By growing 5% in real terms, the U.S. experienced a sharper expansion than any other major nation. Even the most optimistic forecasts for 1965 turned out to be too low... Figuring that the U.S. had somehow discovered the secret of steady, stable, noninflationary growth, the leaders of many countries on both sides of the Iron Curtain openly tried to emulate its success.
- Time Magazine, 31 December 1965

These days, not so much. These days, it seems terrorist groups inspire the most mimesis. Meanwhile, Britain wants out of the EU, Scotland wants out of Britain, Quebec wants out of Canada, and Texas wants out of the USA.

Withdrawal of allegiance and mimesis.

Sunday, July 10, 2016

fdhbfr


You thought it was gibberish didn't you, the title. But it snot.

f = Federal
d = Debt
h = Held
b = By
f = Federal
r = Reserve

Those six letters make up most of the series name for two data series at FRED:


I checked the check boxes for both series and clicked Add to Graph. Result:

Graph #1: FDHBFRB and FDHBFRBN at FRED
I'm in a mood, so you get the default shape of the graph as demented by FRED.

There's that big up-thing on the right there, what with the crisis and all. I don't care about the big up-thing. I'm gonna cut it off like a finger in a gory movie.

Graph #2: FDHBFRB and FDHBFRBN thru 2007
Now there's not so much that's interesting to look at, except what I want you to look at. Bumps. One bump between 1985 and 1990, and one that seems to peak at 1995. Goose bumps: The Fed was goosing the economy.

I'm gonna go in and edit the graph and set the units to "Percent Change from Year Ago" for both series. So we can see the growth of Fed holdings of Federal debt.

Well shit. I did that, the graph changed, and the cut-off-finger years magically re-attached themselves to the graph. (The graph ends at 2016 again, not 2007 like I want.) So I cut them off again:

Graph #3: Percent Change from Year Ago for the Data Shown on Graph #2
There. Maybe you can see a hump centered between 1985 and 1990. And the second hump between 1990 and 1995. Yeah but there's humps all over the place. I have to move the data to Excel.

Odd, isn't it, how "bumps" changed to "humps" when the graph changed from "Billions of Dollars" to "Percent Change from Year Ago".

Number one, I want to take the two data series and average them together. That way I end up with one data series for the period shown.

Next I want to take and put a Hodrick-Prescott on it, to improve the visibility of the trend in the data.

Done. And it came out better than I expected:

Graph #4:Average of the Two FRED Series (blue) and the H-P Trend (red)
An H-P high around 1966, another high in late 1985, one in 1993, and one in 2002.

//

Okay. This being Saturday, the wife made me breakfast. I came back to the computer an hour or so later, ready to double check the dates of those four highs in the H-P trend line.

Nothing. No Excel file. It's gone. Where the hell is it?

Not on my desktop (where I put everything).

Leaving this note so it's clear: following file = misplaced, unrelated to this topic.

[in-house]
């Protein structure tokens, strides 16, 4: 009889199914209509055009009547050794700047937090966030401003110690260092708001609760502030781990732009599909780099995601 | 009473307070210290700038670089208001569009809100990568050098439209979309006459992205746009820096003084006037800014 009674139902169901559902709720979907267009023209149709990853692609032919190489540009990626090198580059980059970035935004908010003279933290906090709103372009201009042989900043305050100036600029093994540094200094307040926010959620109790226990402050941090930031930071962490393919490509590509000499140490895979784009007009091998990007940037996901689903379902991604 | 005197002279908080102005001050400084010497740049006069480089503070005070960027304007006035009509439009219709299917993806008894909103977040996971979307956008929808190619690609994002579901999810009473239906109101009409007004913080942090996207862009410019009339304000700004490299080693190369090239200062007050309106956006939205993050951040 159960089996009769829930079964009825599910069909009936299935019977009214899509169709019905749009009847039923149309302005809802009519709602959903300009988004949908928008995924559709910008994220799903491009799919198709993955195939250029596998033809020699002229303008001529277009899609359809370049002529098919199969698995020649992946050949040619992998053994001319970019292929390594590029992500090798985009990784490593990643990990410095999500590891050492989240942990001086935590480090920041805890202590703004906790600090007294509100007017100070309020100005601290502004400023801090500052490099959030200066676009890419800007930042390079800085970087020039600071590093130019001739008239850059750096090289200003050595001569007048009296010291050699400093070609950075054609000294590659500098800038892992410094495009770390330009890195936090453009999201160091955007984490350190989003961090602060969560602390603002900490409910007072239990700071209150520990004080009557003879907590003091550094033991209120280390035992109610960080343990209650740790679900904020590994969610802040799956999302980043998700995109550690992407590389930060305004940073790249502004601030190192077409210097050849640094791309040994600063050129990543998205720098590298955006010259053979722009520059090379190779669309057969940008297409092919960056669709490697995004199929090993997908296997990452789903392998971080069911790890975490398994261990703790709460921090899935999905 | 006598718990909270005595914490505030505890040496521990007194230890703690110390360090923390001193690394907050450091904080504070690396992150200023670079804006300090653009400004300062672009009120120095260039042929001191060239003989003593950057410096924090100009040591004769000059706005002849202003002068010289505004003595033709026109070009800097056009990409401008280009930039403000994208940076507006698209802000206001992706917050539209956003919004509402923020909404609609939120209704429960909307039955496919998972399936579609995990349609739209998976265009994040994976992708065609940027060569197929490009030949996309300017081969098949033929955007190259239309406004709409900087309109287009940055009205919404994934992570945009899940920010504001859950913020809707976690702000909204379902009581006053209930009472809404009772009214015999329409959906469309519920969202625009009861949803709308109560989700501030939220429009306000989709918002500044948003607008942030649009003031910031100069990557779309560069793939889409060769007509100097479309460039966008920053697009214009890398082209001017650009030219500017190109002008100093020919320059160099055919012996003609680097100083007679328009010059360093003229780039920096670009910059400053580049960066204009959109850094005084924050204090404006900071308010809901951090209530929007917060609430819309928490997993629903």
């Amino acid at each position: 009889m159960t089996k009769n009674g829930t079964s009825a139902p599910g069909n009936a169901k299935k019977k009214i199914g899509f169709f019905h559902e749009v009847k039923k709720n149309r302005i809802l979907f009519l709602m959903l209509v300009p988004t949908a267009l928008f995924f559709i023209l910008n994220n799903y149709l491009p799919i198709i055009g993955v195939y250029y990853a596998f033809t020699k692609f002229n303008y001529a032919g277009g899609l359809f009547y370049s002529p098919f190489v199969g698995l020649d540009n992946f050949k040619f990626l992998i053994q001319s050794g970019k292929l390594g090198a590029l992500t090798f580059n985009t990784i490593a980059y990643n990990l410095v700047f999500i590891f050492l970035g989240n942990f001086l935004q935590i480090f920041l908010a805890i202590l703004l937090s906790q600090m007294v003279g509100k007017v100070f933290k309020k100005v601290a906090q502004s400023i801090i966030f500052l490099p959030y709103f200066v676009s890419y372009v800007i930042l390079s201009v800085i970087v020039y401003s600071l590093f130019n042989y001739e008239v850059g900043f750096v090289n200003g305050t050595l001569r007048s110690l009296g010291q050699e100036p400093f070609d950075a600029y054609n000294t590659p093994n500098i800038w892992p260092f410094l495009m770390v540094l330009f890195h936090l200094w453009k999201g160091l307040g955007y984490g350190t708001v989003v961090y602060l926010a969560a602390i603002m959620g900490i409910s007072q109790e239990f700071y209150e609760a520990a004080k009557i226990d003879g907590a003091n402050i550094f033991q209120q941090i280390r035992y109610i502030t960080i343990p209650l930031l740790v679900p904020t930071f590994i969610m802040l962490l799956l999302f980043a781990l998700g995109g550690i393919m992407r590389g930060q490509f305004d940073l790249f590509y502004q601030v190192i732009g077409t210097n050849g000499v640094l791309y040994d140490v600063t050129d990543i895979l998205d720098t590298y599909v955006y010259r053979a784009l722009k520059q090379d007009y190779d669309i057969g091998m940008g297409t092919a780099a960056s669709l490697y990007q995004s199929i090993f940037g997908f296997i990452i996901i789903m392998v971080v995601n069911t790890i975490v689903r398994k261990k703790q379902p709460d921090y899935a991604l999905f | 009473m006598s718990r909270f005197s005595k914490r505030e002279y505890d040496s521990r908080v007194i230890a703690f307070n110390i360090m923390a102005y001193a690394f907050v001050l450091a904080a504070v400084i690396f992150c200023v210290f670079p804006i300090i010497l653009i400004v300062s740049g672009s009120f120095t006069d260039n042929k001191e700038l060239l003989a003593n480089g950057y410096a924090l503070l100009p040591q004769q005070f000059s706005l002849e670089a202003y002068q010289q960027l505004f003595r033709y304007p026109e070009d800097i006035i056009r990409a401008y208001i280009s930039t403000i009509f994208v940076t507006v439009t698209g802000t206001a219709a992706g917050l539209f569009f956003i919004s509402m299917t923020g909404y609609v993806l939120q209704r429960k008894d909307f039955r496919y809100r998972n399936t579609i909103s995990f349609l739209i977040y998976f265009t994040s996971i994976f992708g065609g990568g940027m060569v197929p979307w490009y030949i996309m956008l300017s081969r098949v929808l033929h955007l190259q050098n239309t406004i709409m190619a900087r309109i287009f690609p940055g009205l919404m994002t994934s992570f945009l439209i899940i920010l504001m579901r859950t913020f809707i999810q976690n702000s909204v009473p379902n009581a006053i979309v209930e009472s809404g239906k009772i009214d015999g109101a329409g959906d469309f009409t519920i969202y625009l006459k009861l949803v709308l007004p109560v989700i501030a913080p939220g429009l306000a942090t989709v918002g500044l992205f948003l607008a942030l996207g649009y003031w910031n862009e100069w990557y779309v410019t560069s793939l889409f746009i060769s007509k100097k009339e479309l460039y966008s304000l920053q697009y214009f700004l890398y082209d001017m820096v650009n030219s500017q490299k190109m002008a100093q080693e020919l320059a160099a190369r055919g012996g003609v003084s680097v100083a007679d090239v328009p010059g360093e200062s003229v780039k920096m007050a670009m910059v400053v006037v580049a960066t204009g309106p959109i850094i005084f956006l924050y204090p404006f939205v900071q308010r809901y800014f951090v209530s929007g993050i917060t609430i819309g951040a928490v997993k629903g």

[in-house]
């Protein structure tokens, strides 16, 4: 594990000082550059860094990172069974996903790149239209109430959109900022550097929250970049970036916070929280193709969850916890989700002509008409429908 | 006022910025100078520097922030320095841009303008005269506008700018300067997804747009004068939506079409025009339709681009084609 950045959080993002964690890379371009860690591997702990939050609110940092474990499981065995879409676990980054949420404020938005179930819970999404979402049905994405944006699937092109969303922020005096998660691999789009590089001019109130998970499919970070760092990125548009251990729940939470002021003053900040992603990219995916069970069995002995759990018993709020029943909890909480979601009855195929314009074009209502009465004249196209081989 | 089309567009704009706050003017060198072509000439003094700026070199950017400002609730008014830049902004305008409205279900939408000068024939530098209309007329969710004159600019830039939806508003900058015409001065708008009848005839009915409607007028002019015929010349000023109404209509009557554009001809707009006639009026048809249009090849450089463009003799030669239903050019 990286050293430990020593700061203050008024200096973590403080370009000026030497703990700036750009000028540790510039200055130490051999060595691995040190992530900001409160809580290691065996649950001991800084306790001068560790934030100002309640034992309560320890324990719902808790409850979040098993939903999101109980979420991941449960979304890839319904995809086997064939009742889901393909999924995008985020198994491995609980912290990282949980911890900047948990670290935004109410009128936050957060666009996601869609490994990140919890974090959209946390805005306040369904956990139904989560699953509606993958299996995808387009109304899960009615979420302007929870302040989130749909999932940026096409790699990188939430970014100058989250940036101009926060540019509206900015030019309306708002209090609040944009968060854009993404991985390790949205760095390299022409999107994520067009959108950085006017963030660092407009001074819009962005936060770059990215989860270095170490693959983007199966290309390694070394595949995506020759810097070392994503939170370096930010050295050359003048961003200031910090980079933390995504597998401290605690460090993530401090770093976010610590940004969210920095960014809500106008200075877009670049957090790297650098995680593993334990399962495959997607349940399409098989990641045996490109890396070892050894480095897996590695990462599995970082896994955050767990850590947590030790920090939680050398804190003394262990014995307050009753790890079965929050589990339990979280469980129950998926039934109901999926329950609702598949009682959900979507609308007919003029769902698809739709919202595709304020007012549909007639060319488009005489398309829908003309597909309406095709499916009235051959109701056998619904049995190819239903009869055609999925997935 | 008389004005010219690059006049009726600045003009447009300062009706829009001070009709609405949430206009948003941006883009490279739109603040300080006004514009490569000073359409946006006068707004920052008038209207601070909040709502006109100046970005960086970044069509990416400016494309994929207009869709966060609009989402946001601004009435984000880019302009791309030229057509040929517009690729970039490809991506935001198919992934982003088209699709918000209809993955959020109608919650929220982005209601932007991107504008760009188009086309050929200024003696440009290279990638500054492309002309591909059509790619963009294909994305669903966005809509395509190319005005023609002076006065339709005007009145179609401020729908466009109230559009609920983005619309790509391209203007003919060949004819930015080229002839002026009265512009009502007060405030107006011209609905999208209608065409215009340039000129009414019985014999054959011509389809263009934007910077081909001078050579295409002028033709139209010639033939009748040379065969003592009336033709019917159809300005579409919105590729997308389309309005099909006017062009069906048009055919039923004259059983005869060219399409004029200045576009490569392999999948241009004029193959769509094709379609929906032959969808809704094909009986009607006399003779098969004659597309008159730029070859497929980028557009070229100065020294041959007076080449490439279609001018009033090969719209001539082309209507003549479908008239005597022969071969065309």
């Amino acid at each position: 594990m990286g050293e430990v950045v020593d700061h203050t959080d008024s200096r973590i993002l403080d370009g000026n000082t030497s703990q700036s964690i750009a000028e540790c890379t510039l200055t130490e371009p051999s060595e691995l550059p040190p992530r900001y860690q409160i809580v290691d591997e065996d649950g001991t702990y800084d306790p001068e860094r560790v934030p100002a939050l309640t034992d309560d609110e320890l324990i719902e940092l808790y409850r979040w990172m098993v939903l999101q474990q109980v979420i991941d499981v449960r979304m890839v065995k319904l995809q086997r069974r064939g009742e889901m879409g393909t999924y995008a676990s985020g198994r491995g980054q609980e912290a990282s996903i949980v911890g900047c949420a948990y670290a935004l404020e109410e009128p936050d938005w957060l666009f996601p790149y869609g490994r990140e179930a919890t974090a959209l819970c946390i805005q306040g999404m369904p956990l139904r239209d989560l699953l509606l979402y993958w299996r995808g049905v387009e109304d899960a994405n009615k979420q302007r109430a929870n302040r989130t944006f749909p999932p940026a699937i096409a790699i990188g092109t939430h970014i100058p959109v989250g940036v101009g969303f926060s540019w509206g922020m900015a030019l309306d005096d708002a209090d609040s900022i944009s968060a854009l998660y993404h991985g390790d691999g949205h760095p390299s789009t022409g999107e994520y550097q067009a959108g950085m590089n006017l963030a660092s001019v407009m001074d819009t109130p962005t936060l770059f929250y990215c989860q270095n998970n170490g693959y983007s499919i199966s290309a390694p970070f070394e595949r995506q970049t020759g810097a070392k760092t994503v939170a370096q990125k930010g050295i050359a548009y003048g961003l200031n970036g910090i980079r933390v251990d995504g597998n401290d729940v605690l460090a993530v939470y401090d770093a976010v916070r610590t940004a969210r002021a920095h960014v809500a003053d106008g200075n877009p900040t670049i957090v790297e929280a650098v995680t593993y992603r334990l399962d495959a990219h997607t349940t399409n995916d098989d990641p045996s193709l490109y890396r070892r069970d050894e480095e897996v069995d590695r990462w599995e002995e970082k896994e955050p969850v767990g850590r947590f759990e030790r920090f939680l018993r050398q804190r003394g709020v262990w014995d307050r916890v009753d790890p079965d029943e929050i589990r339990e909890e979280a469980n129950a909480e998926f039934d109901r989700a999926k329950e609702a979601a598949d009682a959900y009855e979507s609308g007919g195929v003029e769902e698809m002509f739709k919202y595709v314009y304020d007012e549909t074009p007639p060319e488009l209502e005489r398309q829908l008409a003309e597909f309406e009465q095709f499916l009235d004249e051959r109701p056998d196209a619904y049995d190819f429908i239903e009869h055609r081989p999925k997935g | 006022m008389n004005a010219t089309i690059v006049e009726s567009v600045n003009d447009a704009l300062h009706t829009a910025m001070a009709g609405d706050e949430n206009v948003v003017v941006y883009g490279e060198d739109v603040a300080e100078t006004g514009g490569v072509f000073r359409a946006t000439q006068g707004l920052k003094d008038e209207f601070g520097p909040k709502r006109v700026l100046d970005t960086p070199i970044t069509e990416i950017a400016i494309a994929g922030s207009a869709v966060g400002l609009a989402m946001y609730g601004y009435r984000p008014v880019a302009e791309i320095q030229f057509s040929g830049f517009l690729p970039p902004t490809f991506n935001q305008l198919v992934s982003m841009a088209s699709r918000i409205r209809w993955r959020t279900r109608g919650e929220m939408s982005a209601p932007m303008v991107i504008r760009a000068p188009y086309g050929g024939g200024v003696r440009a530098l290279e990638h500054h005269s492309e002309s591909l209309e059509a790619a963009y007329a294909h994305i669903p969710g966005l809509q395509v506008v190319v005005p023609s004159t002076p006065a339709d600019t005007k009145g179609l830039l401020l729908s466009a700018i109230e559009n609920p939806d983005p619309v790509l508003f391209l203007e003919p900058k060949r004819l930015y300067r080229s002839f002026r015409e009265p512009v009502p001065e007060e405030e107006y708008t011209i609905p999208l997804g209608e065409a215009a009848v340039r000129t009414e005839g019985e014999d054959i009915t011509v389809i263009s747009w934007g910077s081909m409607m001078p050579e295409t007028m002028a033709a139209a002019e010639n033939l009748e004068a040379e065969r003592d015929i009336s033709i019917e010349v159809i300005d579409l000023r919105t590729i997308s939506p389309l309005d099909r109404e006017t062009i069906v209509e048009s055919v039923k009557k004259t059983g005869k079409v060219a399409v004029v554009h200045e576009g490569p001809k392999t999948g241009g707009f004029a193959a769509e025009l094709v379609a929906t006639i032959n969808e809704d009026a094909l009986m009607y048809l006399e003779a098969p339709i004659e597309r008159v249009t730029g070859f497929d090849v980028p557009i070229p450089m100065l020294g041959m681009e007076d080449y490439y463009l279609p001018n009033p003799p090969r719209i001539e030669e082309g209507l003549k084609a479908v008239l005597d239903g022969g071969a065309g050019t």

Not in my downloads folder. I didn't download the data from FRED.
Not on the list of recent files in Excel.
Not on the list of recent files in the Windows menu.

Where the hell is it? I know I created the file: I used it to make Graph #4.

Oh you know what? It probably got saved where Excel files go when you choose to open them rather than downloading them.


Like that. So, where does the file go when you "open with" like that? I have to do another one to see. Open it and check the path.

The Temp folder. It goes to the Temp folder in the Local folder in the AppData folder in my folder in Users. If I can remember all that.

So what's in the Temp folder?


Looking for an Excel file... not the first one... the second one I think.

Copy to Desktop.
Open.
Yeah that's it. The source for Graph #4 is there. Got it. Okay. I must have forgot to save the thing to the desktop immediately after I opened it, and it went to the default place. Temp.

You thought it was a virus, didn't you.

//

What I want to do now, I want to look at Real (inflation-adjusted) GDP and RGDP per Capita, percent change of these:

Graph #5: Percent Change from Year Ago for RGDP per Capita (blue) and RGDP (red)
I want to download the data, average the two together (as I did above) and figure the Hodrick-Prescott for it.

Graph #6: Average of the two RGDP Series (blue) and the H-P Trend (red)
Okay.

Now we're getting to the good stuff. (I have not seen it yet, myself.) I want to take the Hodrick-Prescott from Graph #4 (Fed Holdings of Federal Debt) and put it on a graph with the Hodrick-Prescott from Graph #6 (RGDP). This will let us compare the growth-rate trends.

So this next graph shows the H-P for Fed holdings of Federal government debt, in blue. And it shows the H-P for RGDP growth, in red:

Graph #7: H-P Trend from Graph #4 (blue) and H-P Trend from Graph #6 (red)
I would want to argue that RGDP responds to changes in Fed holdings. Looks like there are some timing issues to deal with. Variable lags. But my day's energy is all used up and I don't want to get into it now. Maybe another day.

I will say only that the blue line shows policy, and the red shows the result of policy.

// (afterthoughts)

The constant used in the H-P calculations is 1600; all data are quarterly.

Here's my Excel file. Note, the file contains Kurt Annen's VBA code for the Hodrick-Prescott.

Saturday, July 9, 2016

Get an Education


Raghuram Rajan:
What is the alternative to creating new mountains of consumer debt? Instead of looking for ways to resuscitate spending by those who can ill afford it, and creating unsustainable bubbles in the process, we need to think creatively about how Americans can acquire the skills they need to enhance their incomes.